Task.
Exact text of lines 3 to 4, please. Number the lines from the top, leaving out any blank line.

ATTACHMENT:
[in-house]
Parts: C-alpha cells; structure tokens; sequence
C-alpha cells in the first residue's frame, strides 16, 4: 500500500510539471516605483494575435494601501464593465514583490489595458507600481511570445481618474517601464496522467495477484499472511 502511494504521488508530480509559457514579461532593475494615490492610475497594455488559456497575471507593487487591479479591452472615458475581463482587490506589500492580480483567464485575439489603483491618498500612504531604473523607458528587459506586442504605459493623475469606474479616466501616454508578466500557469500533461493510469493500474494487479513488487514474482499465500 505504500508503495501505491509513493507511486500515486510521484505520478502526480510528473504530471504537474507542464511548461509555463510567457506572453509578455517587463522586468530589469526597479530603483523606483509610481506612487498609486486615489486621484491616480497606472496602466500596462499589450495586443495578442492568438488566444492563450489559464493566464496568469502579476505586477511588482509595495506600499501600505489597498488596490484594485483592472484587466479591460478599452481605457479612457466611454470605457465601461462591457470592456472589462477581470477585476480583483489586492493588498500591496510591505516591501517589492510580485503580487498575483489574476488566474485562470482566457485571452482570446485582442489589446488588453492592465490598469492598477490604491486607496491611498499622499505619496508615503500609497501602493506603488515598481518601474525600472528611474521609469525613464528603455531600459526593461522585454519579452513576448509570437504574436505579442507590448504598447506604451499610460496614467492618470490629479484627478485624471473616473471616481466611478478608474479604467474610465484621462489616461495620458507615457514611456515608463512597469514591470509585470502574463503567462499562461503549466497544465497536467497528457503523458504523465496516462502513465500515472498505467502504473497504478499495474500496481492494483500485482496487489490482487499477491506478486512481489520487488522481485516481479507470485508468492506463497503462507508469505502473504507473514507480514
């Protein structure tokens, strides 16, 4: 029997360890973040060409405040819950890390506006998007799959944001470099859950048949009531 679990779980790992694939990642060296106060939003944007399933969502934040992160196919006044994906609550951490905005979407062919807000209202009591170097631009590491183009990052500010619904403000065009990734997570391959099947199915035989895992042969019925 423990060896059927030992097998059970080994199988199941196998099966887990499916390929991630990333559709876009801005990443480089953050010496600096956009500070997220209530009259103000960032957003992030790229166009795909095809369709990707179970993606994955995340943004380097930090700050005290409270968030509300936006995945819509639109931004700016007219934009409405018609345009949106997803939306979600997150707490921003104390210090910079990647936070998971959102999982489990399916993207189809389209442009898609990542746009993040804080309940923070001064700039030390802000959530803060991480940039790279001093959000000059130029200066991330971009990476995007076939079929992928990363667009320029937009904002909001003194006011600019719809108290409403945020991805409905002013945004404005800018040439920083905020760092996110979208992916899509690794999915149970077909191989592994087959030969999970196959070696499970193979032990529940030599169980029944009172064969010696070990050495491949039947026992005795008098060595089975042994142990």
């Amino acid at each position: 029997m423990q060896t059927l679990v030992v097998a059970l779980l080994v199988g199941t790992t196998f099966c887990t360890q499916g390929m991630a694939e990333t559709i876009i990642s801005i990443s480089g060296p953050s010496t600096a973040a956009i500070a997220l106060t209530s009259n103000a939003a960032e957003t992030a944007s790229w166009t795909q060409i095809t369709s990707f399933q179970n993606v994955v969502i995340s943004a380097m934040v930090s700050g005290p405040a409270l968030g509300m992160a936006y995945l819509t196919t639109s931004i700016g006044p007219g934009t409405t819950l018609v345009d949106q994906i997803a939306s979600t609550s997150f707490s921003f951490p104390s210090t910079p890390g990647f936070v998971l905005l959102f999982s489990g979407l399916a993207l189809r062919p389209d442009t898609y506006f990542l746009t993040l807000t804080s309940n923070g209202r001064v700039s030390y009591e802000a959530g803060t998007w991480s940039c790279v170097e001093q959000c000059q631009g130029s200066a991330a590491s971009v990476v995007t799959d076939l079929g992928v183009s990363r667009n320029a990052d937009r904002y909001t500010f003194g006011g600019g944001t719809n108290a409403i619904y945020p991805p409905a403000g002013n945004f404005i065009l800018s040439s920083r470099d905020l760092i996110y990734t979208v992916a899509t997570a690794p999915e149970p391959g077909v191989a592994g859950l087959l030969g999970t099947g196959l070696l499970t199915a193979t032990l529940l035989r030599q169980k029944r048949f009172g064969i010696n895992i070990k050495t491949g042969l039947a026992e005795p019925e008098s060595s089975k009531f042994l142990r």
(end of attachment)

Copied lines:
C-alpha cells in the first residue's frame, strides 16, 4: 500500500510539471516605483494575435494601501464593465514583490489595458507600481511570445481618474517601464496522467495477484499472511 502511494504521488508530480509559457514579461532593475494615490492610475497594455488559456497575471507593487487591479479591452472615458475581463482587490506589500492580480483567464485575439489603483491618498500612504531604473523607458528587459506586442504605459493623475469606474479616466501616454508578466500557469500533461493510469493500474494487479513488487514474482499465500 505504500508503495501505491509513493507511486500515486510521484505520478502526480510528473504530471504537474507542464511548461509555463510567457506572453509578455517587463522586468530589469526597479530603483523606483509610481506612487498609486486615489486621484491616480497606472496602466500596462499589450495586443495578442492568438488566444492563450489559464493566464496568469502579476505586477511588482509595495506600499501600505489597498488596490484594485483592472484587466479591460478599452481605457479612457466611454470605457465601461462591457470592456472589462477581470477585476480583483489586492493588498500591496510591505516591501517589492510580485503580487498575483489574476488566474485562470482566457485571452482570446485582442489589446488588453492592465490598469492598477490604491486607496491611498499622499505619496508615503500609497501602493506603488515598481518601474525600472528611474521609469525613464528603455531600459526593461522585454519579452513576448509570437504574436505579442507590448504598447506604451499610460496614467492618470490629479484627478485624471473616473471616481466611478478608474479604467474610465484621462489616461495620458507615457514611456515608463512597469514591470509585470502574463503567462499562461503549466497544465497536467497528457503523458504523465496516462502513465500515472498505467502504473497504478499495474500496481492494483500485482496487489490482487499477491506478486512481489520487488522481485516481479507470485508468492506463497503462507508469505502473504507473514507480514
């Protein structure tokens, strides 16, 4: 029997360890973040060409405040819950890390506006998007799959944001470099859950048949009531 679990779980790992694939990642060296106060939003944007399933969502934040992160196919006044994906609550951490905005979407062919807000209202009591170097631009590491183009990052500010619904403000065009990734997570391959099947199915035989895992042969019925 423990060896059927030992097998059970080994199988199941196998099966887990499916390929991630990333559709876009801005990443480089953050010496600096956009500070997220209530009259103000960032957003992030790229166009795909095809369709990707179970993606994955995340943004380097930090700050005290409270968030509300936006995945819509639109931004700016007219934009409405018609345009949106997803939306979600997150707490921003104390210090910079990647936070998971959102999982489990399916993207189809389209442009898609990542746009993040804080309940923070001064700039030390802000959530803060991480940039790279001093959000000059130029200066991330971009990476995007076939079929992928990363667009320029937009904002909001003194006011600019719809108290409403945020991805409905002013945004404005800018040439920083905020760092996110979208992916899509690794999915149970077909191989592994087959030969999970196959070696499970193979032990529940030599169980029944009172064969010696070990050495491949039947026992005795008098060595089975042994142990």